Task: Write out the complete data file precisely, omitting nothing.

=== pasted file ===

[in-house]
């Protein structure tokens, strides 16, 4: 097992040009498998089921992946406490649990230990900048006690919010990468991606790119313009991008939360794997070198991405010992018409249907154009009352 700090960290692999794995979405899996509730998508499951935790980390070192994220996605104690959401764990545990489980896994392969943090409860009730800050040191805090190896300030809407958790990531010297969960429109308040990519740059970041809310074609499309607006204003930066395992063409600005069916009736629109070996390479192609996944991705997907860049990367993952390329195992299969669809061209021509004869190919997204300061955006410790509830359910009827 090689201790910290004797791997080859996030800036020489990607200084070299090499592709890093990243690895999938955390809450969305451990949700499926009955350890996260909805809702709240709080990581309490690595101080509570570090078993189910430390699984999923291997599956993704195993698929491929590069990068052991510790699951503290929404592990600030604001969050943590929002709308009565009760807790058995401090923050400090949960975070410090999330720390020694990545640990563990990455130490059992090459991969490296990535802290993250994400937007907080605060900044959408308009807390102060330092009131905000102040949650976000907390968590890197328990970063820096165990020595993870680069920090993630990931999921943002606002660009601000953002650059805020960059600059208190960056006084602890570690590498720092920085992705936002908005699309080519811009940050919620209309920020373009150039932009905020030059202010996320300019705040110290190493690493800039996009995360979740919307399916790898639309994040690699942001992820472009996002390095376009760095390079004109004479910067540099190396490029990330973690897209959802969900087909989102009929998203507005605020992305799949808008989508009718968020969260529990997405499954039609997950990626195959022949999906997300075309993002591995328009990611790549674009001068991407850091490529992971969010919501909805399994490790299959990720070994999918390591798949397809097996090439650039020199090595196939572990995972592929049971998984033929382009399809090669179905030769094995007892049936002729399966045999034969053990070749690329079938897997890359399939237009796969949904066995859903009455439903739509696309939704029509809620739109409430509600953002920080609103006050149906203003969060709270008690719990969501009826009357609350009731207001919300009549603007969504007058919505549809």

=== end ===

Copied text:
[in-house]
């Protein structure tokens, strides 16, 4: 097992040009498998089921992946406490649990230990900048006690919010990468991606790119313009991008939360794997070198991405010992018409249907154009009352 700090960290692999794995979405899996509730998508499951935790980390070192994220996605104690959401764990545990489980896994392969943090409860009730800050040191805090190896300030809407958790990531010297969960429109308040990519740059970041809310074609499309607006204003930066395992063409600005069916009736629109070996390479192609996944991705997907860049990367993952390329195992299969669809061209021509004869190919997204300061955006410790509830359910009827 090689201790910290004797791997080859996030800036020489990607200084070299090499592709890093990243690895999938955390809450969305451990949700499926009955350890996260909805809702709240709080990581309490690595101080509570570090078993189910430390699984999923291997599956993704195993698929491929590069990068052991510790699951503290929404592990600030604001969050943590929002709308009565009760807790058995401090923050400090949960975070410090999330720390020694990545640990563990990455130490059992090459991969490296990535802290993250994400937007907080605060900044959408308009807390102060330092009131905000102040949650976000907390968590890197328990970063820096165990020595993870680069920090993630990931999921943002606002660009601000953002650059805020960059600059208190960056006084602890570690590498720092920085992705936002908005699309080519811009940050919620209309920020373009150039932009905020030059202010996320300019705040110290190493690493800039996009995360979740919307399916790898639309994040690699942001992820472009996002390095376009760095390079004109004479910067540099190396490029990330973690897209959802969900087909989102009929998203507005605020992305799949808008989508009718968020969260529990997405499954039609997950990626195959022949999906997300075309993002591995328009990611790549674009001068991407850091490529992971969010919501909805399994490790299959990720070994999918390591798949397809097996090439650039020199090595196939572990995972592929049971998984033929382009399809090669179905030769094995007892049936002729399966045999034969053990070749690329079938897997890359399939237009796969949904066995859903009455439903739509696309939704029509809620739109409430509600953002920080609103006050149906203003969060709270008690719990969501009826009357609350009731207001919300009549603007969504007058919505549809």